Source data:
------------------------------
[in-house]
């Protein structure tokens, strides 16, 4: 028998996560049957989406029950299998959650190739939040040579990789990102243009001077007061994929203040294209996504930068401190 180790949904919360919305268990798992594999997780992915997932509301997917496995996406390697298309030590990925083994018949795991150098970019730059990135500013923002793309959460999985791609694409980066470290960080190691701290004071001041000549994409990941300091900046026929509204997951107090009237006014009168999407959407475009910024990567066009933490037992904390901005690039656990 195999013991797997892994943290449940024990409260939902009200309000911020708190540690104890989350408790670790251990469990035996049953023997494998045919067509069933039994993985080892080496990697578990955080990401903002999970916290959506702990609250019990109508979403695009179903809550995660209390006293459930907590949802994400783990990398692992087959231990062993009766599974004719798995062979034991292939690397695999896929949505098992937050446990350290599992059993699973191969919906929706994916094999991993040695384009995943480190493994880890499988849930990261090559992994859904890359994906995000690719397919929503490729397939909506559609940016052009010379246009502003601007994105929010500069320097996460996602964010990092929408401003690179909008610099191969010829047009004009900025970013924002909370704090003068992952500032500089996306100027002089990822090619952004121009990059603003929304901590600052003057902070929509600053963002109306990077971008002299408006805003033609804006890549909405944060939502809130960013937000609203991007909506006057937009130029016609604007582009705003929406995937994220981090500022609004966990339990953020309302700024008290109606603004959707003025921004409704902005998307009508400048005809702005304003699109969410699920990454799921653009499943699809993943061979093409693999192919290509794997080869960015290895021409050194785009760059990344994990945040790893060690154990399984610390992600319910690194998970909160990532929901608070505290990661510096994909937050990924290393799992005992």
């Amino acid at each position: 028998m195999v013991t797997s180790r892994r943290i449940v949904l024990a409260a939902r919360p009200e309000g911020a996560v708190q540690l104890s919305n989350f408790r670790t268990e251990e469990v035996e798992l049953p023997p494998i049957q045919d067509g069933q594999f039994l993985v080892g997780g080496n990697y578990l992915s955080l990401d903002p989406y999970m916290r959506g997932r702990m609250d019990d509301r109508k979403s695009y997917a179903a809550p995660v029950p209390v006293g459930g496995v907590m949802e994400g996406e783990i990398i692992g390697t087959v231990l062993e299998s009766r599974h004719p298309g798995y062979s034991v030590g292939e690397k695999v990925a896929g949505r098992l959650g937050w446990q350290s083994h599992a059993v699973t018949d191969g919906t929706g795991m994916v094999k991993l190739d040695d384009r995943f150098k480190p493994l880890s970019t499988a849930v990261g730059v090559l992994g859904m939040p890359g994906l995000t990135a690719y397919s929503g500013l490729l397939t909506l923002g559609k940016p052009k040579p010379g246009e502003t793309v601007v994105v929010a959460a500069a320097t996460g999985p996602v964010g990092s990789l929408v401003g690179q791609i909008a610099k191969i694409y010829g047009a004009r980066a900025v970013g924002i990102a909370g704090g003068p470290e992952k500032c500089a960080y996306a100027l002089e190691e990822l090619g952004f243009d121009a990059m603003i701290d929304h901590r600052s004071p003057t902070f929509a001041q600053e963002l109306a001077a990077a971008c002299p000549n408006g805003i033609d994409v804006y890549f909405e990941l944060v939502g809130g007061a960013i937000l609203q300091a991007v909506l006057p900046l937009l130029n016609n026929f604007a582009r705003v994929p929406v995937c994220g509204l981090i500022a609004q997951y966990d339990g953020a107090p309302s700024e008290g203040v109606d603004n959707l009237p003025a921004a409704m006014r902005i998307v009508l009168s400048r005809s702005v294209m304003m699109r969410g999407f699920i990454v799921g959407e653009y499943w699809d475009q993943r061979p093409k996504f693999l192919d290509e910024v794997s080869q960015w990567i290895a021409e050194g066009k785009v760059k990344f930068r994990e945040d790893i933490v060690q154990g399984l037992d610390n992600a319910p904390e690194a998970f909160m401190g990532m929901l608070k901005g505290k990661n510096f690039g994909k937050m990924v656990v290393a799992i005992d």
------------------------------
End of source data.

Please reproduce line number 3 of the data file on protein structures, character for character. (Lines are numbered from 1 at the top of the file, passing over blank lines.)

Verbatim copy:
């Amino acid at each position: 028998m195999v013991t797997s180790r892994r943290i449940v949904l024990a409260a939902r919360p009200e309000g911020a996560v708190q540690l104890s919305n989350f408790r670790t268990e251990e469990v035996e798992l049953p023997p494998i049957q045919d067509g069933q594999f039994l993985v080892g997780g080496n990697y578990l992915s955080l990401d903002p989406y999970m916290r959506g997932r702990m609250d019990d509301r109508k979403s695009y997917a179903a809550p995660v029950p209390v006293g459930g496995v907590m949802e994400g996406e783990i990398i692992g390697t087959v231990l062993e299998s009766r599974h004719p298309g798995y062979s034991v030590g292939e690397k695999v990925a896929g949505r098992l959650g937050w446990q350290s083994h599992a059993v699973t018949d191969g919906t929706g795991m994916v094999k991993l190739d040695d384009r995943f150098k480190p493994l880890s970019t499988a849930v990261g730059v090559l992994g859904m939040p890359g994906l995000t990135a690719y397919s929503g500013l490729l397939t909506l923002g559609k940016p052009k040579p010379g246009e502003t793309v601007v994105v929010a959460a500069a320097t996460g999985p996602v964010g990092s990789l929408v401003g690179q791609i909008a610099k191969i694409y010829g047009a004009r980066a900025v970013g924002i990102a909370g704090g003068p470290e992952k500032c500089a960080y996306a100027l002089e190691e990822l090619g952004f243009d121009a990059m603003i701290d929304h901590r600052s004071p003057t902070f929509a001041q600053e963002l109306a001077a990077a971008c002299p000549n408006g805003i033609d994409v804006y890549f909405e990941l944060v939502g809130g007061a960013i937000l609203q300091a991007v909506l006057p900046l937009l130029n016609n026929f604007a582009r705003v994929p929406v995937c994220g509204l981090i500022a609004q997951y966990d339990g953020a107090p309302s700024e008290g203040v109606d603004n959707l009237p003025a921004a409704m006014r902005i998307v009508l009168s400048r005809s702005v294209m304003m699109r969410g999407f699920i990454v799921g959407e653009y499943w699809d475009q993943r061979p093409k996504f693999l192919d290509e910024v794997s080869q960015w990567i290895a021409e050194g066009k785009v760059k990344f930068r994990e945040d790893i933490v060690q154990g399984l037992d610390n992600a319910p904390e690194a998970f909160m401190g990532m929901l608070k901005g505290k990661n510096f690039g994909k937050m990924v656990v290393a799992i005992d």